“The older adults I know who have succeeded in love have figured something else out. They have different metrics. It’s less that they have different feelings, than that they interpret those feelings differently. Many of these adults see love not as a preoccupation or infatuation but as having the kind of deep trust and faith that allows them not to think about someone else all the time. In this way, real love enables them to give to those outside their relationship, to be better parents, educators, mentors or generative in other ways.” — Richard Weissbourd, Harvard Graduate School of Education, 5/30/13

And, finally, the pièce de résistance:

Take it all in: success and failure, pleasure and pain.

“I wish you the courage to be warm when the world would prefer that you be cool.
I wish you success sufficient to your needs; I wish you failure to temper that success.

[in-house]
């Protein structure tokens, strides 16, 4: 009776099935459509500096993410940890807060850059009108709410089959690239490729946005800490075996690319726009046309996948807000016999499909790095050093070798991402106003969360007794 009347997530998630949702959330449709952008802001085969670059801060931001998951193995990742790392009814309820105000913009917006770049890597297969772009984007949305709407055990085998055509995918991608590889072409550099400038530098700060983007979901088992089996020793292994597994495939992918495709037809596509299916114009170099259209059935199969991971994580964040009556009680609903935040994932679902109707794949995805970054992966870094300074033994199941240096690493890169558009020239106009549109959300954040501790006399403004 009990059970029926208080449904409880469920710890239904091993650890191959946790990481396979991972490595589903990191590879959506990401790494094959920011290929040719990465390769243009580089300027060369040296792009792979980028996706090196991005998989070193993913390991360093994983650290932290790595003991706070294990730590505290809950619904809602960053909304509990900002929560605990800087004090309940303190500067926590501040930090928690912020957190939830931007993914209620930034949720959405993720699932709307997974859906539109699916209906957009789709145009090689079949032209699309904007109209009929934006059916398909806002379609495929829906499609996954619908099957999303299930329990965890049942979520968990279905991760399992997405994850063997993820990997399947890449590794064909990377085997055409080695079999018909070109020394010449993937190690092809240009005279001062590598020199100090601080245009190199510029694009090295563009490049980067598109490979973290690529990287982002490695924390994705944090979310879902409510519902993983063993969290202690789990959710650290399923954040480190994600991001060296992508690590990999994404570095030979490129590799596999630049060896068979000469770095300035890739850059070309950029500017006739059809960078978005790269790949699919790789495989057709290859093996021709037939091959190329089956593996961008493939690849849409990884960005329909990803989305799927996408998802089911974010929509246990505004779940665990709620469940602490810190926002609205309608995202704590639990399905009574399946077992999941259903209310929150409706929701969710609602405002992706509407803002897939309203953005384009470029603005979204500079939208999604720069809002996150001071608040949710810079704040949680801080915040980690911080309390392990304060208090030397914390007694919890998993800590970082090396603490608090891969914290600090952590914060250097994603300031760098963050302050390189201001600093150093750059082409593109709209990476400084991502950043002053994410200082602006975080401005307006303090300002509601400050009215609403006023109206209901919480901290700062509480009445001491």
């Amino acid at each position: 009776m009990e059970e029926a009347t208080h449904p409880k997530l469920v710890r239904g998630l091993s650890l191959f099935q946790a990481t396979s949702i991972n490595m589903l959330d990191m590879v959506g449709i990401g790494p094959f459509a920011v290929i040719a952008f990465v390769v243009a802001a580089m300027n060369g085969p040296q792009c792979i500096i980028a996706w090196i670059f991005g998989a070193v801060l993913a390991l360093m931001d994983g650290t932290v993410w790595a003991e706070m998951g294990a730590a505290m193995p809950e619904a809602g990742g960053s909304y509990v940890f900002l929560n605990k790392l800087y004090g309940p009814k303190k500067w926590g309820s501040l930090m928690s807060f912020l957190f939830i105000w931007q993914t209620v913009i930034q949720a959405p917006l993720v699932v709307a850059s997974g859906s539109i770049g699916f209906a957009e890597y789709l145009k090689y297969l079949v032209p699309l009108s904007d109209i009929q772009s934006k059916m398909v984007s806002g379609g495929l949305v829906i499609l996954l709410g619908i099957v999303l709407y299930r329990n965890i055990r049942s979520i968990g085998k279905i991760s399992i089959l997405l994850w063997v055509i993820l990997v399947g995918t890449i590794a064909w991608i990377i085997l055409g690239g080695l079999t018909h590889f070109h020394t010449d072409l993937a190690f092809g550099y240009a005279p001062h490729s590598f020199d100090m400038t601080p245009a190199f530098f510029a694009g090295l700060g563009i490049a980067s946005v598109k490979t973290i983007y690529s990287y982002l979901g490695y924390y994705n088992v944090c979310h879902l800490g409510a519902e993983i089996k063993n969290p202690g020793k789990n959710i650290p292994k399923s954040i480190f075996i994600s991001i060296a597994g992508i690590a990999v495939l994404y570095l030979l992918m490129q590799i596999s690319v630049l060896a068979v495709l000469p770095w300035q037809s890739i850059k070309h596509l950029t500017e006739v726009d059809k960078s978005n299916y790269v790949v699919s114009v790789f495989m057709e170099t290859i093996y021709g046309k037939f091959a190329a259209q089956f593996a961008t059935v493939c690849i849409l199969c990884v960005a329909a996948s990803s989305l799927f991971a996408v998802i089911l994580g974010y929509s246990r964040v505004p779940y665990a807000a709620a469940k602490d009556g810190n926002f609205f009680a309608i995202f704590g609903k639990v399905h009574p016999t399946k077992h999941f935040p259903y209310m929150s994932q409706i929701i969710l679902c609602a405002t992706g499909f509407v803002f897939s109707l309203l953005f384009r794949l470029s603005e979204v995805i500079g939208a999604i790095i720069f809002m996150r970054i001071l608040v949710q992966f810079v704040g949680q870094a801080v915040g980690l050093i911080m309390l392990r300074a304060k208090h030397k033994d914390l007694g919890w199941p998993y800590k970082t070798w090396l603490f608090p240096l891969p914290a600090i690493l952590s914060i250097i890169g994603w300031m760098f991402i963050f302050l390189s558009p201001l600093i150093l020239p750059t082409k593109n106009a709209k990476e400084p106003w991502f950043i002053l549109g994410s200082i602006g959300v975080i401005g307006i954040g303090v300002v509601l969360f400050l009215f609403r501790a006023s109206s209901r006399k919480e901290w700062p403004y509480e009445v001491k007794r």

I wish you joy in all your days; I wish you sadness so that you may better measure joy.
I wish you gladness to overbalance grief.
I wish you humor and a twinkle in the eye.
I wish you glory and the strength to bear its burdens.
I wish you sunshine on your path and storms to season your journey.
I wish you peace in the world in which you live and in the smallest corner of the heart where truth is kept.
I wish you faith to help define your living and your life.
More I cannot wish you except perhaps love to make all the rest worthwhile.”

— Robert Ward, Williston Northampton School, 1972-1979, carried forth since that time by other heads to other schools, including Cape Cod Academy and Crossroads College Preparatory School

When a Fork Won’t Do

Naomi Reynolds Photography

I tweet. I post on Facebook. I edit an association e-newsletter. I curate an association Ning. I manage an association website. Why add a blog?

I think it’s a bit like choosing the ball-peen over the claw-head hammer or the spatula over the fork. Each tool — or each medium — seems to have a purpose to which it is best suited.